Saturday, August 13, 2016

Timing is everything - and so is naming.

Island of Storms

Reading the earlier blogs, it seems to me migrants to the U.S.A. and Canada all have exciting historical stories to tell, whereas that of someone like myself with a family history rooted in one area for millennia – okay, that’s an exaggeration, but only slight – appears dull by comparison.

There again, maybe not.

Island of Storms is the tentative title of my middle grade historical fiction book in the making. Actually, it would be more accurate to describe it as in the makeover. The story deals with an American teenager on a school summer trip to Britain. Her Irish grandmother, who had emigrated to the U.S. A. with her grandfather and started the family there, has arranged for her to remain in the U.K. after the other kids return to the States. In the beginning, our heroine is full of romantic notions, and also of misconceptions. She finds the romance, the fun, and also finds herself caught up in a terrorist plot. In the end, her perception has changed considerably and she leaves with a clearer understanding of that small island’s complexities.

Some years ago I wrote this middle grade historical fiction novel about the resurgence of the Irish Republican Army in the late fifties. I had the book honed, proof-read, all ready to go to an editor I’d researched, and hopeful of finding a home. Then something happened that caused me to put it on the back burner.

A few days earlier my eldest sister had come on a visit from Scotland, her first to Canada. One day Sister got talking to my husband of the times she and my aunt – who was about the same age – would vacation in Ireland in the years before the Second World War. The maternal side of my family, and my husband’s family on both sides, have Irish roots, so her memories were very interesting for him. I wasn’t present at this discussion so was totally unprepared for what was to come.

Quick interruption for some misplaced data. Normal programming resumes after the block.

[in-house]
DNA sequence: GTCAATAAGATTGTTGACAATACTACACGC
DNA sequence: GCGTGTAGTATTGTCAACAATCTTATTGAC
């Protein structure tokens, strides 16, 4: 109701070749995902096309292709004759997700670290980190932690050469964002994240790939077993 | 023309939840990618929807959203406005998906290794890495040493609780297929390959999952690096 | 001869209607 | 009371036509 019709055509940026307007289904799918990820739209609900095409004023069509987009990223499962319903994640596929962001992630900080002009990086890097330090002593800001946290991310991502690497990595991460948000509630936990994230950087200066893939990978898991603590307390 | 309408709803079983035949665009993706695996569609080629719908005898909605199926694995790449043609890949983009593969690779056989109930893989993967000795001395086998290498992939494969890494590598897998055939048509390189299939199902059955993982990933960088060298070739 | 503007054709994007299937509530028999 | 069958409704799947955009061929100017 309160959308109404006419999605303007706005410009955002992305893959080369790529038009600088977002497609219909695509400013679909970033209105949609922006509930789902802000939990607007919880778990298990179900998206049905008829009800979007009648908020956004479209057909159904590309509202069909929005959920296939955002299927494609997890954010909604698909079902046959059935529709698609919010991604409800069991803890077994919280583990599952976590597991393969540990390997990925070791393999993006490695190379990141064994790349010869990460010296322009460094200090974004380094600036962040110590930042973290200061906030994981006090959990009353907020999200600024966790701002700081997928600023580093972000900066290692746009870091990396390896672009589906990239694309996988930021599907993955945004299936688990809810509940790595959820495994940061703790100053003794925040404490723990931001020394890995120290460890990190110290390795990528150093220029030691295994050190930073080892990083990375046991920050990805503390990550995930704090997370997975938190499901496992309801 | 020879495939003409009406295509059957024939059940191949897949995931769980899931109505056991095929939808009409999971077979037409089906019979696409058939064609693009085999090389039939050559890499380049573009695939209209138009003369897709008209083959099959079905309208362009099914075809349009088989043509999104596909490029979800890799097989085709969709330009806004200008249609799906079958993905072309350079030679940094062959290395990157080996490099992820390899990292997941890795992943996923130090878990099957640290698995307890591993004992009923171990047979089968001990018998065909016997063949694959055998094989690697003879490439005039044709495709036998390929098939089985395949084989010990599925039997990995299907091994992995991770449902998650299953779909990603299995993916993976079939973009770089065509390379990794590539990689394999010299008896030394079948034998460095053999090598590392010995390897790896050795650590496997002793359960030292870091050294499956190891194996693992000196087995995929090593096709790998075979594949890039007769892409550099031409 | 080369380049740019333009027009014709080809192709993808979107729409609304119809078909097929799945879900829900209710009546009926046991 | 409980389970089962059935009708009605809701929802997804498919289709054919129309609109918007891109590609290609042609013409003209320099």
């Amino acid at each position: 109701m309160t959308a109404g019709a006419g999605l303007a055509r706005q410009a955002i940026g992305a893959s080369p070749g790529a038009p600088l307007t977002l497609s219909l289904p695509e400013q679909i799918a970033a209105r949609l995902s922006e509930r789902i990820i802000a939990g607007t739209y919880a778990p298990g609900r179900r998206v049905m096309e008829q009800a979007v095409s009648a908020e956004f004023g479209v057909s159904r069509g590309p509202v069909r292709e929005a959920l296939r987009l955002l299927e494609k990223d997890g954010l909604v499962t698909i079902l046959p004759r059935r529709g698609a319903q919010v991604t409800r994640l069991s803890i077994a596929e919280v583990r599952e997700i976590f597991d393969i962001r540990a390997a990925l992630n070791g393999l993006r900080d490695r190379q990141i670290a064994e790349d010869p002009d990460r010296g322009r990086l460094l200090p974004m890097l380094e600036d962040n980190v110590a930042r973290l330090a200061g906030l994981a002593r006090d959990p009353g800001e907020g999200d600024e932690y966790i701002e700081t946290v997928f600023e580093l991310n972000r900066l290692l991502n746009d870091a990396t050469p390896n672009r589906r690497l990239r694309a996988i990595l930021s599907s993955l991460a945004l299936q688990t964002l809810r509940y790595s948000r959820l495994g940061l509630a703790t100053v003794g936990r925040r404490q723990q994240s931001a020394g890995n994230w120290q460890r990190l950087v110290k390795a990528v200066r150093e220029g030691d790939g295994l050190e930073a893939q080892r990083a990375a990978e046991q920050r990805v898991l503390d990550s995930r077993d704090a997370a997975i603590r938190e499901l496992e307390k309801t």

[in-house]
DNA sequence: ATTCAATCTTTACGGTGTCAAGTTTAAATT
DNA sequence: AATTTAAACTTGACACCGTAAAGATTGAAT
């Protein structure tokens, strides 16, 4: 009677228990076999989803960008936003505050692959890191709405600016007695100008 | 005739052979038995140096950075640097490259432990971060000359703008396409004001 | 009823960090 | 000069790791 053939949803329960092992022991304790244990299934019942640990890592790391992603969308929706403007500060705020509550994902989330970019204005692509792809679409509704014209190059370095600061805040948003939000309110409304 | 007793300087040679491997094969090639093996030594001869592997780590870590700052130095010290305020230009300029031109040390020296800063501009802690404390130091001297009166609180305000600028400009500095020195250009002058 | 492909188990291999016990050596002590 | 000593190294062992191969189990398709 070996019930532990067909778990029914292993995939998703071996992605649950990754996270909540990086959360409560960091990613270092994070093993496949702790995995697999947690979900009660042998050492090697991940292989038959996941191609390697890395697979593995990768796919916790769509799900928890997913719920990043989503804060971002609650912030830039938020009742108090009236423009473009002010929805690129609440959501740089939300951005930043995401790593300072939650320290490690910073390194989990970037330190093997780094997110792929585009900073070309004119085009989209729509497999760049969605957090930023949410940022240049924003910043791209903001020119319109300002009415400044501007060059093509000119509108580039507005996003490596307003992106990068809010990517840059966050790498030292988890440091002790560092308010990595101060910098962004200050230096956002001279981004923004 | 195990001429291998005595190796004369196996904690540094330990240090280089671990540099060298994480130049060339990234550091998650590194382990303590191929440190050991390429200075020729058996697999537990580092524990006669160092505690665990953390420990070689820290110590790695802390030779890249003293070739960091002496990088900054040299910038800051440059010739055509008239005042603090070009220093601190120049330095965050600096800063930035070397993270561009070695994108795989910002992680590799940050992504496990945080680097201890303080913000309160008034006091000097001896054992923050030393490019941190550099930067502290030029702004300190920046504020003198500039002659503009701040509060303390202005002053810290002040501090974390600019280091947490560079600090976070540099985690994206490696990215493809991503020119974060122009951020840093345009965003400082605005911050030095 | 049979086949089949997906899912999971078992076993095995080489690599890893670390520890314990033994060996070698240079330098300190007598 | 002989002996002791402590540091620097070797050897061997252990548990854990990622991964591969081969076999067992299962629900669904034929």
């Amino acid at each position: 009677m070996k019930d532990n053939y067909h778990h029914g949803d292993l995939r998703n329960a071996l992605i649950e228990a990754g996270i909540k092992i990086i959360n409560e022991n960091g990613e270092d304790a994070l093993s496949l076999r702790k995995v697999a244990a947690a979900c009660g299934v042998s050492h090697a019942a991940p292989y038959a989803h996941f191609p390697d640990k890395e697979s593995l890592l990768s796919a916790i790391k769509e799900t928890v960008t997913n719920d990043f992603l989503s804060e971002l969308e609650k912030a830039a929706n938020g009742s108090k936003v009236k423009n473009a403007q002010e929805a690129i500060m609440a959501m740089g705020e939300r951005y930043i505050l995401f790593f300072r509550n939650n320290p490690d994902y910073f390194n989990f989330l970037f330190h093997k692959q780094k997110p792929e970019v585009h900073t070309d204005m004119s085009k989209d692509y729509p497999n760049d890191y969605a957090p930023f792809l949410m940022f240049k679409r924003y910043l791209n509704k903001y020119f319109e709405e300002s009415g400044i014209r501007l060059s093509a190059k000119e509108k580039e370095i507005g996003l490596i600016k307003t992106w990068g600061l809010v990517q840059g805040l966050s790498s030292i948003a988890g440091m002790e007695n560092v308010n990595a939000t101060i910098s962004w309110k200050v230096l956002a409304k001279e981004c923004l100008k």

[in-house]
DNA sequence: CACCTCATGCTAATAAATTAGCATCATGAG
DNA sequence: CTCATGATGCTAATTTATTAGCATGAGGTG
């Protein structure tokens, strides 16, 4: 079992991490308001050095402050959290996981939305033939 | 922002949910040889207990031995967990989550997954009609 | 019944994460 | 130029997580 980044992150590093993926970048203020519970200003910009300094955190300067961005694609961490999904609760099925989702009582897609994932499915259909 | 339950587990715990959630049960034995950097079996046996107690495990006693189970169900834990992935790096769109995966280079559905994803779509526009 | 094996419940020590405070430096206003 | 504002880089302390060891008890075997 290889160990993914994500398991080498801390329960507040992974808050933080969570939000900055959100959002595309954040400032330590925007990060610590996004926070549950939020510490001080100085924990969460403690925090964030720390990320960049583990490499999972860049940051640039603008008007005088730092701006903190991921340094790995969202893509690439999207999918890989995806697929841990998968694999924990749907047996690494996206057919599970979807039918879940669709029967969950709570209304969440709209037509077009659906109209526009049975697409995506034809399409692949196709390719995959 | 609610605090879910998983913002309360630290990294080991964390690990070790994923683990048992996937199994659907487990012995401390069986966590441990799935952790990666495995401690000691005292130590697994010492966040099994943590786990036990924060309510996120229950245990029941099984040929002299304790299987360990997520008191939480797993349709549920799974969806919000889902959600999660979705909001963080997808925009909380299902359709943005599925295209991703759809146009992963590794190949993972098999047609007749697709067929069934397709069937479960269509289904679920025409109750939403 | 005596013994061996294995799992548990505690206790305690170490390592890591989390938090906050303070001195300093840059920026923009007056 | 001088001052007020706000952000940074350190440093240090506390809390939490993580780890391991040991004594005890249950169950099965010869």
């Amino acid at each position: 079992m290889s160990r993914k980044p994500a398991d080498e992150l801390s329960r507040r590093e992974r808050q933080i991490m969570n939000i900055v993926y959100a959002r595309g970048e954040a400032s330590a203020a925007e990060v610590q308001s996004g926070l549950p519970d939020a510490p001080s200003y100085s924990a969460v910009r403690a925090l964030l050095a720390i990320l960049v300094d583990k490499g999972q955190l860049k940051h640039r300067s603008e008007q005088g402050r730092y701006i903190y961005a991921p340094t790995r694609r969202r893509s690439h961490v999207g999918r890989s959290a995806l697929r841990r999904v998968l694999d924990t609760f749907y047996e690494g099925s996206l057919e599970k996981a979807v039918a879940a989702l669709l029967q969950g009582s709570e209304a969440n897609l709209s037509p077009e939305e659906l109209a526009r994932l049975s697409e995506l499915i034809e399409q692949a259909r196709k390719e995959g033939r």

He came home from a trip to town triumphantly brandishing a book.

“See what I found!” he cried, and handed it over for my sister’s inspection.

‘LOUISA, LADY IN WAITING’ is Elizabeth Longford’s compilation of Louisa, Countess of Antrim’s diaries. Louisa was a lady in waiting to both Queen Victoria and Queen Alexandra.

A good deal of this book is centred on Lady Louisa’s home in Ireland

“Oh!” cried Sister in pleased surprise, “we stayed at this estate many times when we visited Uncle Robbie’s farm in Carnlough.”

I hurried over for a look. What a shock! The name of the village in my novel had one letter different from that of the estate. Not only that, so many of the names I had chosen for my fictional characters appeared in ‘Louisa’.

Old sins cast long shadows, it’s said. And old villagers have long memories; tales of their childhood have been passed along to the grandchildren and great-grandchildren with the inevitable omissions, additions, and embroideries along the way. There was no way I could send that book out without extensive alterations. Crushed, I shelved it.

It is time to resuscitate what is now a work-in-progress. It was timely when I wrote it, and is just as timely now, though I will keep it set in the late 50s – early 60s. And this time, assurances the work is entirely one of fiction aside, I will do my level best to ensure none of the names are local.

1 comment:

  1. This book sounds very interesting. Hope I get to see it sometime.